For a Cough
Beat the yolk of an Egg, & mix it with one tablespoonful of Honey, half of sweet oil, & one of Rum, then pour a quarter of a pint of boiling water on it, stirring it all the time – take a small glass full of it occasionally.
For the Goute
Gout is an inflammatory arthritis characterized by recurrent attacks of a swollen painful joint. It is named from the Latin ‘gutta’, meaning "a drop" and is derived from humourism and the idea that the blood 'dropped' material in and around the joints. It had a strong association with older wealthy males with a history of excessive indulgence in sex, alcohol, sugar-sweetened beverages, meat (especially rich offal dishes) and seafood. The cause of gout (high levels of uric acid in the blood) was not discovered until 1848 so it was the subject of many hundreds of different cures and remedies. This gout cure is another cure from the Blathwayt family of Dyrham Park. It is a typical medicine of the time – a purgative using exotic ingredients; Turkish hermodactill (Snake’s head Iris), Jalap (Ipomoea purga vine), Sena beans, Tartar Vitriole (Potassium sulfate), Diagridium (a potent preparation of scammony root), cloves and Mercurius dulcis (Mercury chloride). Its first ingredient, however, is its most unusual ‘raspings from a human skull unburied’ which hints at magic, as the use of human body parts in medicines was relatively rare. It was also to be taken ‘about the full of the moon’ – possibly linking it to earlier astrological rules employed in humour theory.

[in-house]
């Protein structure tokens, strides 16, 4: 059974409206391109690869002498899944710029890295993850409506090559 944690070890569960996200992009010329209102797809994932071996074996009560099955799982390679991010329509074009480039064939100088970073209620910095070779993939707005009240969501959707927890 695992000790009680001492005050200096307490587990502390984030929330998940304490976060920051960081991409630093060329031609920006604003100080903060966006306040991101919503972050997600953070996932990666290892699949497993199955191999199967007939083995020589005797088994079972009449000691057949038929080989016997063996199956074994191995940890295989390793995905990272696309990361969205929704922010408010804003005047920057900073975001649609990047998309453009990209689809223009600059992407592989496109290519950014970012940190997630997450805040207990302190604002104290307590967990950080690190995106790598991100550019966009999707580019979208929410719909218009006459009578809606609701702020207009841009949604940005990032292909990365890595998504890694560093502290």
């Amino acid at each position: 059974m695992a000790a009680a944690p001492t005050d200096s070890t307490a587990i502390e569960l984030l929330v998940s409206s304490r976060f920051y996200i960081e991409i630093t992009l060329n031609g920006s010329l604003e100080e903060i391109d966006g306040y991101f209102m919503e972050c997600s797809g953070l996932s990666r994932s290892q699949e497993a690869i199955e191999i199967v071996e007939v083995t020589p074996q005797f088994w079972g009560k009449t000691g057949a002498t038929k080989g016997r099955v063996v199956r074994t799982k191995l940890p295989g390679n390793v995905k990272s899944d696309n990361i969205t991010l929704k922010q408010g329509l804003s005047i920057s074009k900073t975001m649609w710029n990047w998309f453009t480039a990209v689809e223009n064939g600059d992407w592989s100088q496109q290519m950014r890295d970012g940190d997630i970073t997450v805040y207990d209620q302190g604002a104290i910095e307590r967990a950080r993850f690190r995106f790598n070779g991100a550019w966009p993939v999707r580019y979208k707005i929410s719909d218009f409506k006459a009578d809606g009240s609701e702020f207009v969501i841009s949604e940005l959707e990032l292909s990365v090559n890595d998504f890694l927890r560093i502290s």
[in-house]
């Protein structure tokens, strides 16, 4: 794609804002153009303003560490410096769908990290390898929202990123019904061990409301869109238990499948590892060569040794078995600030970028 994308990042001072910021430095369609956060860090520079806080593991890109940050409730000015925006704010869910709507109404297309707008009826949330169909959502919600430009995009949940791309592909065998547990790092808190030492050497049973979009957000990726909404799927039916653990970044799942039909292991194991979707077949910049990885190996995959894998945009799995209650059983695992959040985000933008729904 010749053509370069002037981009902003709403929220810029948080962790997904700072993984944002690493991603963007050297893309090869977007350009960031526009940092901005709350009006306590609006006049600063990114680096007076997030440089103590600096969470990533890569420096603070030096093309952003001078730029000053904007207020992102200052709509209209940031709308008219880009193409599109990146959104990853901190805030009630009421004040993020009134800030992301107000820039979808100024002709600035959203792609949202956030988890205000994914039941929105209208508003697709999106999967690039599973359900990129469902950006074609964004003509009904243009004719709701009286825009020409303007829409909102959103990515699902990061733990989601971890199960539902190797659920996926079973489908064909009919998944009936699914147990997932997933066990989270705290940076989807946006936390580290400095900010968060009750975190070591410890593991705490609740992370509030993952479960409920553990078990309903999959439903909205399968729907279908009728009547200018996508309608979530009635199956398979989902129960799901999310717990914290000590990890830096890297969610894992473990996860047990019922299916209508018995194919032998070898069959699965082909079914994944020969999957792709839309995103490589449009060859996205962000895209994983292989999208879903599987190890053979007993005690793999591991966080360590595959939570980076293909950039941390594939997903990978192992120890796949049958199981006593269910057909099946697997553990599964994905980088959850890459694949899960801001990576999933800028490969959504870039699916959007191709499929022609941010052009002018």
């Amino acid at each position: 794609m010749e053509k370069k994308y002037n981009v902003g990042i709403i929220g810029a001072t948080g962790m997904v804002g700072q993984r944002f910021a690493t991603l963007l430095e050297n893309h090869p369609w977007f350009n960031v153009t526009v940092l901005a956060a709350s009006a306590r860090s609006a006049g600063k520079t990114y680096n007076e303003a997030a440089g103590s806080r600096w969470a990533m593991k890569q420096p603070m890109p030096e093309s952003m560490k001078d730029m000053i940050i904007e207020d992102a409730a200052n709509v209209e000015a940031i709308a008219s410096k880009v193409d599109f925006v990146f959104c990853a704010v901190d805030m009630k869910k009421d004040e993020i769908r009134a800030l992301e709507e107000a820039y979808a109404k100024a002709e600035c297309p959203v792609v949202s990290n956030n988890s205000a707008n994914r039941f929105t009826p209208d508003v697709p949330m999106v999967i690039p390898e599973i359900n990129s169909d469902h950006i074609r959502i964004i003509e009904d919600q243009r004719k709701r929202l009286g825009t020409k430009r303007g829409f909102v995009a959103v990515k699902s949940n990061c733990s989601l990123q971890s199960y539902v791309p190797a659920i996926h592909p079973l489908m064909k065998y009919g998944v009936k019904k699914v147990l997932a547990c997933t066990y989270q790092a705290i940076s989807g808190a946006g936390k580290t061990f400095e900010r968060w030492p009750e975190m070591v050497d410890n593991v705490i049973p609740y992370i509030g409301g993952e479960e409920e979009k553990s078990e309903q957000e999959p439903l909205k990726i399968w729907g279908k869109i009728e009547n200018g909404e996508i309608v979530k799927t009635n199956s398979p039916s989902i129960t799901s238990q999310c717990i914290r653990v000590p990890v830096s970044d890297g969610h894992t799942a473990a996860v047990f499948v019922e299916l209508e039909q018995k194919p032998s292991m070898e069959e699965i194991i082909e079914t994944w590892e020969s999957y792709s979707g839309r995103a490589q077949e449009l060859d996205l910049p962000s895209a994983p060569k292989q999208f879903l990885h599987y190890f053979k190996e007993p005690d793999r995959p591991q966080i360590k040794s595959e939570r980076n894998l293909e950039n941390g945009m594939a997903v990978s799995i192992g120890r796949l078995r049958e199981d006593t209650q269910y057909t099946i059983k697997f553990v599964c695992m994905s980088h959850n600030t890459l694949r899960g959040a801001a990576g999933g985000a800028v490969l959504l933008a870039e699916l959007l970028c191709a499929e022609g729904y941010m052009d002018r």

For the Goute
Take the raspings of human skull unburied the roots of Turkish Hermodactil & jallop, Sena beans, Tartar Vitriolale, Diagridium Cloves of each half an ounce; mix them & rub them in a morter to fine pouder.
Take a dramme of this powder in a little posset drink once a month about the full of the moon. In Aprill take it twice adding twenty grains of Mercurious dulcis which take goeing to bed in little sirrup & take the pouder in the morning following keeping very warm.
Doe the same in September.
The Overseers of the Parish of Cam to A warner, surgeon, June 1829